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Comparative effectiveness of open versus minimally invasive sacroiliac joint fusion

Authors Ledonio C, Polly Jr DW, Swiontkowski MF, Cummings JR J

Received 9 January 2014

Accepted for publication 20 February 2014

Published 5 June 2014 Volume 2014:7 Pages 187—193

DOI https://doi.org/10.2147/MDER.S60370

Checked for plagiarism Yes

Review by Single-blind

Peer reviewer comments 4


Charles GT Ledonio,1 David W Polly Jr,1 Marc F Swiontkowski,1 John T Cummings Jr2

1Department of Orthopaedic Surgery, University of Minnesota, Twin Cities, MN, 2Community Neurosurgical Care, Indianapolis, IN, USA

Background: The mainstay of sacroiliac joint disruption/degenerative sacroiliitis therapy has been nonoperative management. This nonoperative management often includes a regimen of physical therapy, chiropractic treatment, therapeutic injections, and possibly radiofrequency ablation at the discretion of the treating physician. When these clinical treatments fail, sacroiliac joint fusion has been recommended as the standard treatment. Open and minimally invasive (MIS) surgical techniques are typical procedures. This study aims to compare the perioperative measures and Oswestry Disability Index (ODI) outcomes associated with each of these techniques.
Methods: A comparative retrospective chart review of patients with sacroiliac joint fusion and a minimum of 1 year of follow-up was performed. Perioperative measures and ODI scores were compared using the Fisher's exact test and two nonparametric tests, ie, the Mann–Whitney U test and the Wilcoxon signed-rank test. The results are presented as percent or median with range, as appropriate.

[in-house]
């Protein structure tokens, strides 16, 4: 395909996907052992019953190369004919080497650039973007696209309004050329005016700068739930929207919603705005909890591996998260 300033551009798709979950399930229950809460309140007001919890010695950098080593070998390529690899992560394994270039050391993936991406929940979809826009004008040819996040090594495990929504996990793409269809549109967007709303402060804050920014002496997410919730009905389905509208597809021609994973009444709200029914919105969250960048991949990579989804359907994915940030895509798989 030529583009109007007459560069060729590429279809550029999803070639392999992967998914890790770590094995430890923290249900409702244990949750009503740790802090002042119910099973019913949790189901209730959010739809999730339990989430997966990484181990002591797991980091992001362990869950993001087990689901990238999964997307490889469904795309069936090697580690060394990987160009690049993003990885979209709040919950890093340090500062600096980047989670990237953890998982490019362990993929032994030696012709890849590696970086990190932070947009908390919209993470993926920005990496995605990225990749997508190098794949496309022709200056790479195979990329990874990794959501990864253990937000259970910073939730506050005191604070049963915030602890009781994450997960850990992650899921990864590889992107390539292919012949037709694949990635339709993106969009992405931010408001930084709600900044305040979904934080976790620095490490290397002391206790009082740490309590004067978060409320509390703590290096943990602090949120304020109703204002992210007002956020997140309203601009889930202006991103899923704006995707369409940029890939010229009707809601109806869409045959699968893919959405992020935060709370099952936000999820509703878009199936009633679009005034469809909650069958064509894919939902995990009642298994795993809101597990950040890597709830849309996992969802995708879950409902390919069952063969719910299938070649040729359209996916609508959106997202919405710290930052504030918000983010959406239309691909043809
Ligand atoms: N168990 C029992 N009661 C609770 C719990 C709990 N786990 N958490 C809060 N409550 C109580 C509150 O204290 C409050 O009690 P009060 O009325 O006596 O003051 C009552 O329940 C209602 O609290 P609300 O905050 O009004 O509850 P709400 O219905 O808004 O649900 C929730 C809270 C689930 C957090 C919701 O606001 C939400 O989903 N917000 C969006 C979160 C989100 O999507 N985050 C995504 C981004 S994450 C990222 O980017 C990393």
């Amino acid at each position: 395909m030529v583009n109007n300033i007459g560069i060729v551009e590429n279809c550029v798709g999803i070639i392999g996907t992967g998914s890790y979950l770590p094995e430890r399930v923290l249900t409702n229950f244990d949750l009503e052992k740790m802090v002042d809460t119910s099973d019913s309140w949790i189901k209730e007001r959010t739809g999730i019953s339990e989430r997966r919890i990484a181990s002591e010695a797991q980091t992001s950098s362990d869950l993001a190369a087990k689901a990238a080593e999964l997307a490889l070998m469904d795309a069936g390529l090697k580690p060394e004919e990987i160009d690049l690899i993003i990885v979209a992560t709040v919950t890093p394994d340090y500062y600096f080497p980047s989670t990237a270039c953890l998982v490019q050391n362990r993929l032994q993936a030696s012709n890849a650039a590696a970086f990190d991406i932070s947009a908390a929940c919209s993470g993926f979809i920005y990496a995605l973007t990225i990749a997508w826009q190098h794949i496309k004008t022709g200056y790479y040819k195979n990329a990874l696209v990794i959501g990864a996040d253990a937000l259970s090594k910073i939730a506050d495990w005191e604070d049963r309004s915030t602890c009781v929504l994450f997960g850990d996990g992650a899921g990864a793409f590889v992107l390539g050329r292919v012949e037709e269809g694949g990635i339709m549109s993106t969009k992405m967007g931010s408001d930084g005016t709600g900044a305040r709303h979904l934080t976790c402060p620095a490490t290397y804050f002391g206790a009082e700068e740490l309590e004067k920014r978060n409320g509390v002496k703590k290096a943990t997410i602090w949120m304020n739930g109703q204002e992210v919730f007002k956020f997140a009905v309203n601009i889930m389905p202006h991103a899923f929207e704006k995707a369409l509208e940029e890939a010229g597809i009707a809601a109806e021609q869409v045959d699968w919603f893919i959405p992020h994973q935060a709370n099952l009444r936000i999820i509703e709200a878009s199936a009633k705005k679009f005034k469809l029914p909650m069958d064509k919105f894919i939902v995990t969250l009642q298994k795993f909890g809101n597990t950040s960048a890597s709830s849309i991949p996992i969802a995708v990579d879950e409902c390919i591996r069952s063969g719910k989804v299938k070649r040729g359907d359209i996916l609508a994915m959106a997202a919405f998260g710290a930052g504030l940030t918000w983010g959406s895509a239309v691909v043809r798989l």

Results: Forty-nine patients from two institutions underwent sacroiliac joint fusion between 2006 and 2012. Ten patients were excluded because of incomplete data, leaving 39 evaluable patients, of whom 22 underwent open and 17 underwent MIS sacroiliac joint fusion. The MIS group was significantly older (median age 66 [39–82] years) than the open group (median age 51 [34–74] years). Surgical time and hospital stay were significantly shorter in the MIS group than in the open group. Preoperative ODI was significantly greater in the open group (median 64 [44–78]) than in the MIS group (median 53 [14–84]). Postoperative improvement in ODI was statistically significant within and between groups, with MIS resulting in greater improvement.
Conclusion: The open and MIS sacroiliac joint fusion techniques resulted in statistically and clinically significant improvement for patients with degenerative sacroiliitis refractory to nonoperative management. However, the number of patients reaching the minimal clinically important difference and those showing overall improvement were greater in the MIS group.

Keywords: sacroiliac joint, arthrodesis, sacroiliac joint disruption, degenerative sacroiliitis


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